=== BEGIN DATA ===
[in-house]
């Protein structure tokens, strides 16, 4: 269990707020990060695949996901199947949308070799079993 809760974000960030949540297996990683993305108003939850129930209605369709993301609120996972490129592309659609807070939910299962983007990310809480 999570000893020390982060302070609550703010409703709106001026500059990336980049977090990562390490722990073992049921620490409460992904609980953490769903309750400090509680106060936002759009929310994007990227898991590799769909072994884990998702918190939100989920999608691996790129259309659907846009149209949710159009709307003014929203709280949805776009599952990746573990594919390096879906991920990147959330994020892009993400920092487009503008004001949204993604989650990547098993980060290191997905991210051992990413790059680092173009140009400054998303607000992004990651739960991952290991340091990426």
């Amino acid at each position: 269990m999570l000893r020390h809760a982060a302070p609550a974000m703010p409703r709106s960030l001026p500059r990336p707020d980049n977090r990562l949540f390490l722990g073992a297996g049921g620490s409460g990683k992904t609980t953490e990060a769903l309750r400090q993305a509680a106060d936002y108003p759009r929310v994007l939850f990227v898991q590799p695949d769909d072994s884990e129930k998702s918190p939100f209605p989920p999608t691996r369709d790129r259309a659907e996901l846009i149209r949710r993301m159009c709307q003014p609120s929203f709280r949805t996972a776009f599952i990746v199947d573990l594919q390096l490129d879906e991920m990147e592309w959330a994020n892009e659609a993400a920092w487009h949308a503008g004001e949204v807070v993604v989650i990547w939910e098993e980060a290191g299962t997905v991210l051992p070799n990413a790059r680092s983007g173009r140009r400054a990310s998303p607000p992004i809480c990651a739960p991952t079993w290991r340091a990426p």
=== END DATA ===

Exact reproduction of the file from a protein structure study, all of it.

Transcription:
[in-house]
């Protein structure tokens, strides 16, 4: 269990707020990060695949996901199947949308070799079993 809760974000960030949540297996990683993305108003939850129930209605369709993301609120996972490129592309659609807070939910299962983007990310809480 999570000893020390982060302070609550703010409703709106001026500059990336980049977090990562390490722990073992049921620490409460992904609980953490769903309750400090509680106060936002759009929310994007990227898991590799769909072994884990998702918190939100989920999608691996790129259309659907846009149209949710159009709307003014929203709280949805776009599952990746573990594919390096879906991920990147959330994020892009993400920092487009503008004001949204993604989650990547098993980060290191997905991210051992990413790059680092173009140009400054998303607000992004990651739960991952290991340091990426």
């Amino acid at each position: 269990m999570l000893r020390h809760a982060a302070p609550a974000m703010p409703r709106s960030l001026p500059r990336p707020d980049n977090r990562l949540f390490l722990g073992a297996g049921g620490s409460g990683k992904t609980t953490e990060a769903l309750r400090q993305a509680a106060d936002y108003p759009r929310v994007l939850f990227v898991q590799p695949d769909d072994s884990e129930k998702s918190p939100f209605p989920p999608t691996r369709d790129r259309a659907e996901l846009i149209r949710r993301m159009c709307q003014p609120s929203f709280r949805t996972a776009f599952i990746v199947d573990l594919q390096l490129d879906e991920m990147e592309w959330a994020n892009e659609a993400a920092w487009h949308a503008g004001e949204v807070v993604v989650i990547w939910e098993e980060a290191g299962t997905v991210l051992p070799n990413a790059r680092s983007g173009r140009r400054a990310s998303p607000p992004i809480c990651a739960p991952t079993w290991r340091a990426p």